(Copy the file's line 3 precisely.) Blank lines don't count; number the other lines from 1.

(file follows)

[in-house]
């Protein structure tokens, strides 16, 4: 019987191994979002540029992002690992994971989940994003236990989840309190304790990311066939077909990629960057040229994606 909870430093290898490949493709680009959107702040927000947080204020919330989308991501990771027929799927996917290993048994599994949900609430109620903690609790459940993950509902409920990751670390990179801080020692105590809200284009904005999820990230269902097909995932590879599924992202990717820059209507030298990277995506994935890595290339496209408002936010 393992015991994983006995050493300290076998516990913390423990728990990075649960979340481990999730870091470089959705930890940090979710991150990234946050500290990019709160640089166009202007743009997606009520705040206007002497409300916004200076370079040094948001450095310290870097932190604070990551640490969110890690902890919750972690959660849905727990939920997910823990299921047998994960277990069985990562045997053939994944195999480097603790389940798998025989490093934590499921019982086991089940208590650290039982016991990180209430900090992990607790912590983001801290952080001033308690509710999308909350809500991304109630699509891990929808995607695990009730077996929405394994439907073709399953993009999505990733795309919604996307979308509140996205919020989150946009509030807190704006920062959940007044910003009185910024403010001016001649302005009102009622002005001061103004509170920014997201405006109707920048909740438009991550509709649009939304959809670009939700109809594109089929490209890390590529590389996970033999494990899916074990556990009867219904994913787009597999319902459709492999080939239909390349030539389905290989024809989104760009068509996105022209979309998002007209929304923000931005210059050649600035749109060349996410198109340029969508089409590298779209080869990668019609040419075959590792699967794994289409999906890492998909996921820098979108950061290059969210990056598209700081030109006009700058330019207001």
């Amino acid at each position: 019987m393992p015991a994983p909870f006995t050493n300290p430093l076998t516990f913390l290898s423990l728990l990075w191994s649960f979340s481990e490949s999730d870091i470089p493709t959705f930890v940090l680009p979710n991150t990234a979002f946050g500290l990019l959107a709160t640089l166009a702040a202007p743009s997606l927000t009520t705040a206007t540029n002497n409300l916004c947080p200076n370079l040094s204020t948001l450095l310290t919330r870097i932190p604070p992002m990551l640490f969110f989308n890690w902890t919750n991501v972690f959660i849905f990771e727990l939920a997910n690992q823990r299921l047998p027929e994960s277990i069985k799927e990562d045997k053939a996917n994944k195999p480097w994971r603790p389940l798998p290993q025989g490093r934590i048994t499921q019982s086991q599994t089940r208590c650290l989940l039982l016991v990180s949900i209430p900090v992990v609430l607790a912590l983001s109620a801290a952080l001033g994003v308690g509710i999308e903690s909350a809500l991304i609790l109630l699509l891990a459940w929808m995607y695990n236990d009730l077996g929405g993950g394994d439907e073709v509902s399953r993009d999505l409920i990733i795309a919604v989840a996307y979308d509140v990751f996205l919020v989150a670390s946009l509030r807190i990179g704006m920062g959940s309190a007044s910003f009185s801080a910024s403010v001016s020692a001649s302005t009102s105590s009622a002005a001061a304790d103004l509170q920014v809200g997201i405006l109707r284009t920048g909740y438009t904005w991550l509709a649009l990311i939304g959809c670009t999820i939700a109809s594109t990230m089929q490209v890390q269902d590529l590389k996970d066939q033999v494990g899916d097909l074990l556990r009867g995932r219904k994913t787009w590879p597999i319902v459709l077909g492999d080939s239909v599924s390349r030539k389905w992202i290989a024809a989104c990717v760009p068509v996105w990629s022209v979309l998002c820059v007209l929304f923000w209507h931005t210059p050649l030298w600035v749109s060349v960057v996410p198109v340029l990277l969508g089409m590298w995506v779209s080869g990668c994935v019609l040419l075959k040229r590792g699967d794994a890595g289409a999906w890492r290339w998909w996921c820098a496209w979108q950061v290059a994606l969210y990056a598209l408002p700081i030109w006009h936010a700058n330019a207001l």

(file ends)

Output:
């Amino acid at each position: 019987m393992p015991a994983p909870f006995t050493n300290p430093l076998t516990f913390l290898s423990l728990l990075w191994s649960f979340s481990e490949s999730d870091i470089p493709t959705f930890v940090l680009p979710n991150t990234a979002f946050g500290l990019l959107a709160t640089l166009a702040a202007p743009s997606l927000t009520t705040a206007t540029n002497n409300l916004c947080p200076n370079l040094s204020t948001l450095l310290t919330r870097i932190p604070p992002m990551l640490f969110f989308n890690w902890t919750n991501v972690f959660i849905f990771e727990l939920a997910n690992q823990r299921l047998p027929e994960s277990i069985k799927e990562d045997k053939a996917n994944k195999p480097w994971r603790p389940l798998p290993q025989g490093r934590i048994t499921q019982s086991q599994t089940r208590c650290l989940l039982l016991v990180s949900i209430p900090v992990v609430l607790a912590l983001s109620a801290a952080l001033g994003v308690g509710i999308e903690s909350a809500l991304i609790l109630l699509l891990a459940w929808m995607y695990n236990d009730l077996g929405g993950g394994d439907e073709v509902s399953r993009d999505l409920i990733i795309a919604v989840a996307y979308d509140v990751f996205l919020v989150a670390s946009l509030r807190i990179g704006m920062g959940s309190a007044s910003f009185s801080a910024s403010v001016s020692a001649s302005t009102s105590s009622a002005a001061a304790d103004l509170q920014v809200g997201i405006l109707r284009t920048g909740y438009t904005w991550l509709a649009l990311i939304g959809c670009t999820i939700a109809s594109t990230m089929q490209v890390q269902d590529l590389k996970d066939q033999v494990g899916d097909l074990l556990r009867g995932r219904k994913t787009w590879p597999i319902v459709l077909g492999d080939s239909v599924s390349r030539k389905w992202i290989a024809a989104c990717v760009p068509v996105w990629s022209v979309l998002c820059v007209l929304f923000w209507h931005t210059p050649l030298w600035v749109s060349v960057v996410p198109v340029l990277l969508g089409m590298w995506v779209s080869g990668c994935v019609l040419l075959k040229r590792g699967d794994a890595g289409a999906w890492r290339w998909w996921c820098a496209w979108q950061v290059a994606l969210y990056a598209l408002p700081i030109w006009h936010a700058n330019a207001l």